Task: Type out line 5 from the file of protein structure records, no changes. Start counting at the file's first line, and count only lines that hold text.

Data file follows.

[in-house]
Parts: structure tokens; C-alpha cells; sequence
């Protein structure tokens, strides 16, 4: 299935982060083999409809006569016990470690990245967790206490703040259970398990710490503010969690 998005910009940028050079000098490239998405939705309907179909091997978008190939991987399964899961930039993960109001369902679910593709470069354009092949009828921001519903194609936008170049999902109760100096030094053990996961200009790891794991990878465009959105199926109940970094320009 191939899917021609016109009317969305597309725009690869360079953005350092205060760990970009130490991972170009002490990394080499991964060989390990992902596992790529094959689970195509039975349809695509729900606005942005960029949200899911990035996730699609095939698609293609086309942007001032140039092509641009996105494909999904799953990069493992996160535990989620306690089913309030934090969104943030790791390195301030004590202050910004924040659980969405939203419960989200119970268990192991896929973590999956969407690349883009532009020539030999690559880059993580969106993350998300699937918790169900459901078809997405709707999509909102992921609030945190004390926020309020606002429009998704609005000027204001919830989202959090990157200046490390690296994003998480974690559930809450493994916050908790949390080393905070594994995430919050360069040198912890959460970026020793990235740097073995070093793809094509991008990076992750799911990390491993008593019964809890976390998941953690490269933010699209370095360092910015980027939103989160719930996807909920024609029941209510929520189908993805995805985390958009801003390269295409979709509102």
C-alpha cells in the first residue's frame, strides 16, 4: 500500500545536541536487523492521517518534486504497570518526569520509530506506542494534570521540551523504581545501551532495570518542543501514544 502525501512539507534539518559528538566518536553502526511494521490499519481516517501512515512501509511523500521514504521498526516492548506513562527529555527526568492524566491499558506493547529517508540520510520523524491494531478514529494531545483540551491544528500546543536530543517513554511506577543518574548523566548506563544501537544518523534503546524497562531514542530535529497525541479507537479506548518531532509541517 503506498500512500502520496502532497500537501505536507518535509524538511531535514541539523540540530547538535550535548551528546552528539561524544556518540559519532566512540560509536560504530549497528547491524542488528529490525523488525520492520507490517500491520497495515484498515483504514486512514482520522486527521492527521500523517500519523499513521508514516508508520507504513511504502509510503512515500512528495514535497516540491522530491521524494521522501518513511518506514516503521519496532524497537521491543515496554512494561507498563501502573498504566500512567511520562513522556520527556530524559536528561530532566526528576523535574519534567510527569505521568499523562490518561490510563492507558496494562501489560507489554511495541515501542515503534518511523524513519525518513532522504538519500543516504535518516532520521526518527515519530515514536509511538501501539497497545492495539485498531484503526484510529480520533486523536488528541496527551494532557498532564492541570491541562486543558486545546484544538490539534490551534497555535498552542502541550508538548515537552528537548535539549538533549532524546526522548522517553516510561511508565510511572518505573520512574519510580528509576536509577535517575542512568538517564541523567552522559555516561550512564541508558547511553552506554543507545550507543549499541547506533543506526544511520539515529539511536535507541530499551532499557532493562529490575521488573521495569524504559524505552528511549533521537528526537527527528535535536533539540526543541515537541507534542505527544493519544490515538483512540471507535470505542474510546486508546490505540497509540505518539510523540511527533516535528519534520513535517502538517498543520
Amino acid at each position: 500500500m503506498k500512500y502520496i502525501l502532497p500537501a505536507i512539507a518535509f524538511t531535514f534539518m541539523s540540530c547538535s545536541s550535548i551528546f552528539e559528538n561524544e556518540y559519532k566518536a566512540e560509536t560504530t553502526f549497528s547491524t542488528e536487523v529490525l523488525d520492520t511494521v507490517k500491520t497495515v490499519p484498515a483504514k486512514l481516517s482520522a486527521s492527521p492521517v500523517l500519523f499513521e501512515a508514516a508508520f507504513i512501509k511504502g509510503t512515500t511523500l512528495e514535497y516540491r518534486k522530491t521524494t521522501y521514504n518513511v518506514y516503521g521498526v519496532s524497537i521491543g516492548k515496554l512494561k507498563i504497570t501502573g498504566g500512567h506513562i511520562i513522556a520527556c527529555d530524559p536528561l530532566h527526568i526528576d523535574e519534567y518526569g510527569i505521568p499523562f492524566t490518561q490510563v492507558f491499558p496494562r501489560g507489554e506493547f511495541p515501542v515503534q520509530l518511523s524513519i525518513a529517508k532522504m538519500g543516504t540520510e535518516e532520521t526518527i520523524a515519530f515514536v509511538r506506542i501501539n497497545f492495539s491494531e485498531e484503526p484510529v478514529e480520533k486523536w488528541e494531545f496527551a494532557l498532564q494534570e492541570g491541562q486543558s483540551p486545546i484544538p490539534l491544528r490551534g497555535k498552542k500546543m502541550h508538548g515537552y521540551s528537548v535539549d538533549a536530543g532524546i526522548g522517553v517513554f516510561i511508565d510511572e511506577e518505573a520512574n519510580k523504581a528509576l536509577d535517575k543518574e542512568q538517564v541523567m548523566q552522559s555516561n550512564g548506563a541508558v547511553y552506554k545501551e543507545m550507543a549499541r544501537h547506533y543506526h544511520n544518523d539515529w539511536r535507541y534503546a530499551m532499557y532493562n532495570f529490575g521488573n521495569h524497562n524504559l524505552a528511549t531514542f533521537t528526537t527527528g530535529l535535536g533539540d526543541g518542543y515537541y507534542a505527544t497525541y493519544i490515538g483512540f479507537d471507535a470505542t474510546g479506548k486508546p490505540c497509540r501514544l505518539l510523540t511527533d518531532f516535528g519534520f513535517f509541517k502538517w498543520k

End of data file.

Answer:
Amino acid at each position: 500500500m503506498k500512500y502520496i502525501l502532497p500537501a505536507i512539507a518535509f524538511t531535514f534539518m541539523s540540530c547538535s545536541s550535548i551528546f552528539e559528538n561524544e556518540y559519532k566518536a566512540e560509536t560504530t553502526f549497528s547491524t542488528e536487523v529490525l523488525d520492520t511494521v507490517k500491520t497495515v490499519p484498515a483504514k486512514l481516517s482520522a486527521s492527521p492521517v500523517l500519523f499513521e501512515a508514516a508508520f507504513i512501509k511504502g509510503t512515500t511523500l512528495e514535497y516540491r518534486k522530491t521524494t521522501y521514504n518513511v518506514y516503521g521498526v519496532s524497537i521491543g516492548k515496554l512494561k507498563i504497570t501502573g498504566g500512567h506513562i511520562i513522556a520527556c527529555d530524559p536528561l530532566h527526568i526528576d523535574e519534567y518526569g510527569i505521568p499523562f492524566t490518561q490510563v492507558f491499558p496494562r501489560g507489554e506493547f511495541p515501542v515503534q520509530l518511523s524513519i525518513a529517508k532522504m538519500g543516504t540520510e535518516e532520521t526518527i520523524a515519530f515514536v509511538r506506542i501501539n497497545f492495539s491494531e485498531e484503526p484510529v478514529e480520533k486523536w488528541e494531545f496527551a494532557l498532564q494534570e492541570g491541562q486543558s483540551p486545546i484544538p490539534l491544528r490551534g497555535k498552542k500546543m502541550h508538548g515537552y521540551s528537548v535539549d538533549a536530543g532524546i526522548g522517553v517513554f516510561i511508565d510511572e511506577e518505573a520512574n519510580k523504581a528509576l536509577d535517575k543518574e542512568q538517564v541523567m548523566q552522559s555516561n550512564g548506563a541508558v547511553y552506554k545501551e543507545m550507543a549499541r544501537h547506533y543506526h544511520n544518523d539515529w539511536r535507541y534503546a530499551m532499557y532493562n532495570f529490575g521488573n521495569h524497562n524504559l524505552a528511549t531514542f533521537t528526537t527527528g530535529l535535536g533539540d526543541g518542543y515537541y507534542a505527544t497525541y493519544i490515538g483512540f479507537d471507535a470505542t474510546g479506548k486508546p490505540c497509540r501514544l505518539l510523540t511527533d518531532f516535528g519534520f513535517f509541517k502538517w498543520k